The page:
Some have argued that the crackdown on unions is punishment for the millions of dollars unions spent to defeat Republican candidates. If so, then why are Democrats like Jerry Brown and Andrew Cuomo, who owe their electoral victories to the vast amounts of money spent by unions on their behalf, also attacking unions?

Silly Assumptions Yield Absurd Conclusions
The left also base their arguments on some silly assumptions, like the idea that everyone should have the right to organize or strike or that we can vote into office representatives who will protect our interests. These assumptions ignore the fact that the state exists to serve the interests of capital, not labor. Voting simply gives workers the opportunity to choose who will exercise state power over them. Some politicians try to portray themselves as the more benign and beneficent of the choices. Hence, Jerry Brown, with a violent anti-labor background (as Oakland Mayor, he called in the cops to brutally suppress an ILWU protest) was transformed into an acceptable “pro-labor” choice for governor (compared to the vitriolic and unabashedly anti-labor candidate, Meg Whitman). Labor chose Brown and the union bureaucrats will bend over backwards to help Brown impose austerity on their members.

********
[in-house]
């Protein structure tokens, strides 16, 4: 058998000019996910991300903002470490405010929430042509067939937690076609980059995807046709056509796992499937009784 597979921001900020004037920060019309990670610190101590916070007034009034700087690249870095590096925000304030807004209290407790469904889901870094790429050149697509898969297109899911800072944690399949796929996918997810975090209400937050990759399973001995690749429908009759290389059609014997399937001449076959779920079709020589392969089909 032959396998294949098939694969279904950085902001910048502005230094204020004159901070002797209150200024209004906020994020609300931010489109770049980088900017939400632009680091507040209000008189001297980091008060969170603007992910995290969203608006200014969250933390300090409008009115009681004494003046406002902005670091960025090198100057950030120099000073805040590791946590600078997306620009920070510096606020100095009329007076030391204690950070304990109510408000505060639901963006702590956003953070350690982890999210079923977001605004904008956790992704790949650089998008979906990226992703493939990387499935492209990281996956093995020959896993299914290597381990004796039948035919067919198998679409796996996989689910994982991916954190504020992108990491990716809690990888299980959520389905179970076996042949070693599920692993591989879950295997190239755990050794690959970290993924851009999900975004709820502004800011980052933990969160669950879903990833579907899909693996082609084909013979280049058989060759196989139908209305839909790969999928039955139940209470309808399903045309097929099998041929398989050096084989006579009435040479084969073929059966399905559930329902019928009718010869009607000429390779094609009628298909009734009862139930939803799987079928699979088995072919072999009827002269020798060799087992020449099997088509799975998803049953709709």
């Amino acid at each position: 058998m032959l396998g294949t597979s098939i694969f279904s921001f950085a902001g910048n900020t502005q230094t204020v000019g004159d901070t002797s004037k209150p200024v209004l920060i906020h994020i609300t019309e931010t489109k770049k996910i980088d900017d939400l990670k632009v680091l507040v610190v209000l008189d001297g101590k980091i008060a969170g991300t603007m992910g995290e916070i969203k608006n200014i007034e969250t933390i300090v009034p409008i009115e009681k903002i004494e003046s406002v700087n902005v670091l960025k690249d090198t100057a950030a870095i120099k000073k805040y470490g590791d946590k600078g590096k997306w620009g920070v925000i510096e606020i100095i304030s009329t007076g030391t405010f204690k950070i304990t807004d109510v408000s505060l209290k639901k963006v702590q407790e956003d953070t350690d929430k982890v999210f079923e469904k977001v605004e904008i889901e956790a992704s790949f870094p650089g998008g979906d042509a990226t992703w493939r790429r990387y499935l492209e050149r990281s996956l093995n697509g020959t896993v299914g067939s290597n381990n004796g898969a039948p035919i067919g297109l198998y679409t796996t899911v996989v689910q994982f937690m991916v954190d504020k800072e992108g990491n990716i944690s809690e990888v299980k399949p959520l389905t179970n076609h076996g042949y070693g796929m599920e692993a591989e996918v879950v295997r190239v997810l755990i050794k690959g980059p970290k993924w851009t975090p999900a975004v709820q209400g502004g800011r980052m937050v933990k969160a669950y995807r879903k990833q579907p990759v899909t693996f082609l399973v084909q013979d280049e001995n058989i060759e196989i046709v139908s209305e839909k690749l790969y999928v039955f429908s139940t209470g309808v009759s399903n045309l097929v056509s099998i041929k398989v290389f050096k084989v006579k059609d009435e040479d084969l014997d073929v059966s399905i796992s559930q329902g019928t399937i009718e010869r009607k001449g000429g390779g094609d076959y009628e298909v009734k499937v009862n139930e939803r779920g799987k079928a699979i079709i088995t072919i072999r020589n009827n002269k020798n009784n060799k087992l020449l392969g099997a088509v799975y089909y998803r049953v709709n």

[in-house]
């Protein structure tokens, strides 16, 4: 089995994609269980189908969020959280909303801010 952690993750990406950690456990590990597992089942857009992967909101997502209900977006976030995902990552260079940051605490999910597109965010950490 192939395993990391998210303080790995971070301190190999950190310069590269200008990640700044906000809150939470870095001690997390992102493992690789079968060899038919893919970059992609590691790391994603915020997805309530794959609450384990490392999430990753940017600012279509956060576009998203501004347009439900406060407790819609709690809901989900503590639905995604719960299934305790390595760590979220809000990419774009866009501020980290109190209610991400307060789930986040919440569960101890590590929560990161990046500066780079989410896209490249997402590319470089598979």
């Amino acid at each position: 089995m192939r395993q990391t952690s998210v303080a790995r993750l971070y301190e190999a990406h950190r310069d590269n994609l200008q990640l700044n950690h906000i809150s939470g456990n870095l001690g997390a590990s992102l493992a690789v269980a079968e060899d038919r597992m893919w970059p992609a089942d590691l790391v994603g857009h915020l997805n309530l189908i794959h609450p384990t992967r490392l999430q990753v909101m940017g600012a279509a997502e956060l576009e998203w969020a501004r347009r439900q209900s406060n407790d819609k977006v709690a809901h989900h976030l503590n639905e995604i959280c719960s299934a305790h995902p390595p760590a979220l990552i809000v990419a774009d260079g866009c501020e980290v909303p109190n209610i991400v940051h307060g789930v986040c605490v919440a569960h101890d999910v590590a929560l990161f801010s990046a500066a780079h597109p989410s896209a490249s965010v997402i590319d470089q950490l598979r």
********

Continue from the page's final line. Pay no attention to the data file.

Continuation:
Huck/Konopacki Labor Cartoons
The ruling class depends on our labor and our cooperation to keep their businesses profitable. The state assists them in this by ensuring that things run smoothly and with minimal disruption, sometimes with laws that seem counter to their interests (e.g., child labor, minimum wage, and overtime laws). If we as workers place our trust in the state to protect us with such measures, then we will continue to accept the lesser evil each election cycle, which means we will continue to vote for our class enemies, rulers who will always place the interests of our bosses over our own. Hence, teachers who supported Obama were rewarded with Race To The Top. And their support for Jerry Brown will be rewarded with multi-billion dollars cuts to the education budget in California and subsequent lay-offs, furloughs and pay and benefits cuts, facilitated by the pinstriped bosses of the NEA and AFT.